Saturday, 13 June 2020

Former Trump advisor hopes activists will confront the climate crisis, the coronavirus, poverty and inequality

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There are two Fiona Hills, both very clever young British women from poor families. The Glaswegian Fiona Hill was Theresa May's disastrous Svengali, the Geordie one is an expert on Russia and was adviser to Donald Trump. 

The Geordie lass became an American citizen and was recruited into the Trump administration by KT McFarland, a Fox News chat show hostess turned deputy national security adviser. Miss Hill had been on her show to talk about Russia.


Miss Hill became famous when she was questioned by a committee of the US Congress as part of the attempt to impeach Donald Trump. She memorably said the Trump White House felt like the Bolshevik revolution, which is pithy but tells you a lot abut her distaste for the President. 

She completely lost my respect when she told the committee that the word globalisation was an 'antisemitic trope'. She was evidently not a politically impartial civil servant. Plus the remark was obviously outrageous nonsense, the sort of nonsense that clever people with closed minds spout.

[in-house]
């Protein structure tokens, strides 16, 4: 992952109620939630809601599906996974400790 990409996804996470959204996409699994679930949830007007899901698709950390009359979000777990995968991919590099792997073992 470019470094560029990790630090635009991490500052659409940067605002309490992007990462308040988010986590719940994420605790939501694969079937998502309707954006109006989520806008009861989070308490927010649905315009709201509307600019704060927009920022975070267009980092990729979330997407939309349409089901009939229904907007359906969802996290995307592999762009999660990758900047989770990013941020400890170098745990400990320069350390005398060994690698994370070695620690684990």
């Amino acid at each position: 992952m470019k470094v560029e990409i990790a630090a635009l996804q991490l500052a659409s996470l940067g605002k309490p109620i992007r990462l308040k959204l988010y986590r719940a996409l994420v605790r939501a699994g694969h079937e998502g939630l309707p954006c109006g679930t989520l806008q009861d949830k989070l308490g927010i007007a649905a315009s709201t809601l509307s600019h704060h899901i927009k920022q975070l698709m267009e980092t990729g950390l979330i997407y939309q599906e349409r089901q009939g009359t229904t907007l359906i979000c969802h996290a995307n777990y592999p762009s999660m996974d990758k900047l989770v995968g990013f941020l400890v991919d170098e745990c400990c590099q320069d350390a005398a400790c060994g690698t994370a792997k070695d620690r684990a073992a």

Now an interview with her that took place last month is published in the Guardian. In it, she talks about how she got to Oxford, Harvard and the White House and how she was tripped up literally at the Oxford interview, by a spiteful fellow interviewee.

I was told by someone who knew her that she is very clever. Very clever people have excellent memories and often have rigid, schematic views of the world, into which they slot their erudite learning. Lord Macaulay is a good example and Fiona Hill might be another one. 

Tories, even erudite ones (they do exist), by definition tend not to be schematic.

For her Boris Johnson is a populist, which is not true (or Corbyn and the Liberal Democrat girl were as much so). 

She thinks populism is a political movement used by unscrupulous politicians to take in badly educated people who are the victims of deindustrialisation.